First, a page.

May 14, 2011

Weekend insect poem

The wasp and all his numerous family
I look upon as a major calamity.
He throws open his nest with prodigality,
But I distrust his waspitality.--Ogden Nash, "The Wasp"

May 11, 2011

Coping. Or not.

In Robert Reich's Aftershock: The Next Economy and America's Future, the author makes some interesting points. He sees the static or dwindling share of income for middle class and low income Americans to be a driving force behind the nation's economic problems. Since the late 1970s, incomes have been pretty much stuck for all but the wealthiest Americans.

Those outside of that happy circle had to cope as best they could with a changed reality that included a minimum wage that didn't keep up with the cost of living; assaults on unions; tax cuts for the wealthiest; shifting budget priorities; etc.

People coped as best they could as they tried to make up for stagnant incomes. Coping mechanisms included:

*more women entering the paid workforce. That's been pretty much maxed out.

*working longer hours. By the early years of this century, the average American family worked 350 hours more than the average European--and they worked 500 hours more than they did in 1979. You can max out there pretty easily too, assuming you can find work.

*drawing down savings and borrowing heavily. That didn't work out too well and isn't much of an option now.

Given the skewed priorities of those driving the agenda in Washington, things are likely to get worse, minus the coping mechanisms.

There's more about the book here.

GOVERNMENT BY PEOPLE WHO HATE YOU, CONTINUED. The House Republican plan to block grant Medicaid and related proposals (including the budget cap supported by WV's Joe Manchin) is going to hit seniors hardest of all. Seventy percent of people in nursing homes rely on Medicaid since even middle class families run through savings and assets quickly in such circumstances.

DENY THIS. Floods and extreme weather events keep piling up, even while politicians continue to deny climate change and/or block actions to deal with it.

DEFINITELY DENY THIS. From Coal Tattoo, here's info on yet another study of the health effects associated with mountaintop removal mining.


May 10, 2011

Tell it to your grandmother

There is a school of thought when it comes to writing that the goal is to make things so clear that one could explain it to a grandparent who was unfamiliar with the issue.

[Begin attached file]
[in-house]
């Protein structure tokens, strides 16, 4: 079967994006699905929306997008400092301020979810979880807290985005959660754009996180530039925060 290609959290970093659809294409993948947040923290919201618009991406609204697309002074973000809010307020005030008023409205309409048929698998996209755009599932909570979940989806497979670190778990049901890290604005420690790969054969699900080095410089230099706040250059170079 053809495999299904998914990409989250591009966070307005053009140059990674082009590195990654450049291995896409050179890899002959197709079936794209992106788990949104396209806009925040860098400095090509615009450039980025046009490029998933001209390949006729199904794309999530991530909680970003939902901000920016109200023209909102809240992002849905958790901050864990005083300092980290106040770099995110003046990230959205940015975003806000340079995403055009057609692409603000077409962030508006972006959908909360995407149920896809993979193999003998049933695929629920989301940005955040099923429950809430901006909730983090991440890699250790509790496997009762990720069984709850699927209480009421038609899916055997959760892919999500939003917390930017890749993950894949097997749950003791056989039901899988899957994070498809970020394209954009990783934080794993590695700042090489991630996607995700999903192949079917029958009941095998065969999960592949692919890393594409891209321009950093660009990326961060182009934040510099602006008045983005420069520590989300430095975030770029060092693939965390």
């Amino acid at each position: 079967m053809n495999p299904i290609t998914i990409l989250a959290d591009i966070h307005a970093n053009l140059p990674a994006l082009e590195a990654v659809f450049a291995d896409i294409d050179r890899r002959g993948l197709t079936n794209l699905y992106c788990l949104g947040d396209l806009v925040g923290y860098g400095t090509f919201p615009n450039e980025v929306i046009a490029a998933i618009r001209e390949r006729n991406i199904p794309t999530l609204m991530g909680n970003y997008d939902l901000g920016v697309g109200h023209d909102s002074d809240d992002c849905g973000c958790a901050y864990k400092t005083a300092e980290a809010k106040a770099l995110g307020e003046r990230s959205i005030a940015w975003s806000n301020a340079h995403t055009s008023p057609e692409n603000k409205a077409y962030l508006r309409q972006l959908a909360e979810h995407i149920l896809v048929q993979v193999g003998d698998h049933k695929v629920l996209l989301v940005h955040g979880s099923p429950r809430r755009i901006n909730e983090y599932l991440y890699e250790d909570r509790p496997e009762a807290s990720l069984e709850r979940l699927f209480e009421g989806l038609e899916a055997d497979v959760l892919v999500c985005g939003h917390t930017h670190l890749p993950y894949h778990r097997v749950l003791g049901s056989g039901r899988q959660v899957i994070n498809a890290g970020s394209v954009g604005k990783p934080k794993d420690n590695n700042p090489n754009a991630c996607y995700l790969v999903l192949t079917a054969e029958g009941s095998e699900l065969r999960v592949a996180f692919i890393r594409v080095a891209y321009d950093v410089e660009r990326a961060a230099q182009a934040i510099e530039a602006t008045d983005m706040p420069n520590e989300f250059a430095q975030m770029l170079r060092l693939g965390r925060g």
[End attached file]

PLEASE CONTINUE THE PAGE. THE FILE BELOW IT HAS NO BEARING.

As an exercise, here's how I'd explain the current deficit/federal budget debate to one of mine (if any were still around).

Why do we have big deficits?

1. Because of the Bush tax cuts, which went disproportionally to the wealthy. (Solution: end them, or some of them anyhow);

2. Because of the wars, including particularly the Bush administration's war of choice in Iraq. (Solution: see above, minus the qualifiers.)

3. Because of the recession. For one thing, when the economy tanks, so do tax revenues. Also, various social programs--such as food stamps, unemployment insurance, and Medicaid--are designed to go up when the economy goes down while they help people get through the recession.

The Recovery Act and TARP were temporary programs designed to end the worst downturn since the Great Depression. And they kind of did, at least as far as helping the economy to grow again. We would probably be in better shape as far as jobs and economic growth go if the Recovery Act would have been bigger or more targeted to direct job creation.

In fact, Nobel Prize winning economist Joseph Stiglitz has argued that the first priority should be getting Americans back to work.

4. Because of the rising cost of health care. The Affordable Care Act has provisions that will help in this, but more needs to be done. Republican plans to gut Medicare, Medicaid and CHIP would do nothing to address health care costs--they'd just pass them on to consumers.

One more question: Why did we have the recession? My short answer is that we owe it to a lack of regulation in the finance sector of the economy. And the big dogs on Wall Street are the same drunk drivers asking to borrow the car keys again.

Final thoughts: seniors on Medicare aren't the problem. Nor are elderly or disable people or children on Medicaid. Nor are college students who receive Pell grants. Nor are families who rely on food stamps to get by. They didn't cause it and they shouldn't bear the brunt of dealing with it.

MCWORLD. Our world?



May 09, 2011

Apropos of nothing

Just think: if Mark Twain had never existed, Americans would have either had to find other people to attribute clever sayings to or else come up with clever sayings on their own.

One that has been showing up a good bit for some reason in the last week may or may not have been something he really said:

"I've never wished a man dead, but I have read some obituaries with great pleasure."

(A very similar quote has been attributed to attorney Clarence Darrow.)

WHO'S TO BLAME for a shaky economy and deficits? The elites, not the folks in the streets.

MEDICARE SHUFFLE. It looks like congressional Republicans, after getting a little love at town meetings in their home district, are backing away from Paul Ryan's plan to gut Medicare.

CAPPING THE CAP. Here's a good op-ed from the Charleston Gazette opposing the spending cap proposed by some in Congress, including, unfortunately, WV's junior senator.

MORE THAN A YEAR after Massey's Upper Big Branch mine disaster, family members are disappointed by congressional inaction on mine safety.

DENY THIS. Climate change may be affecting global food production.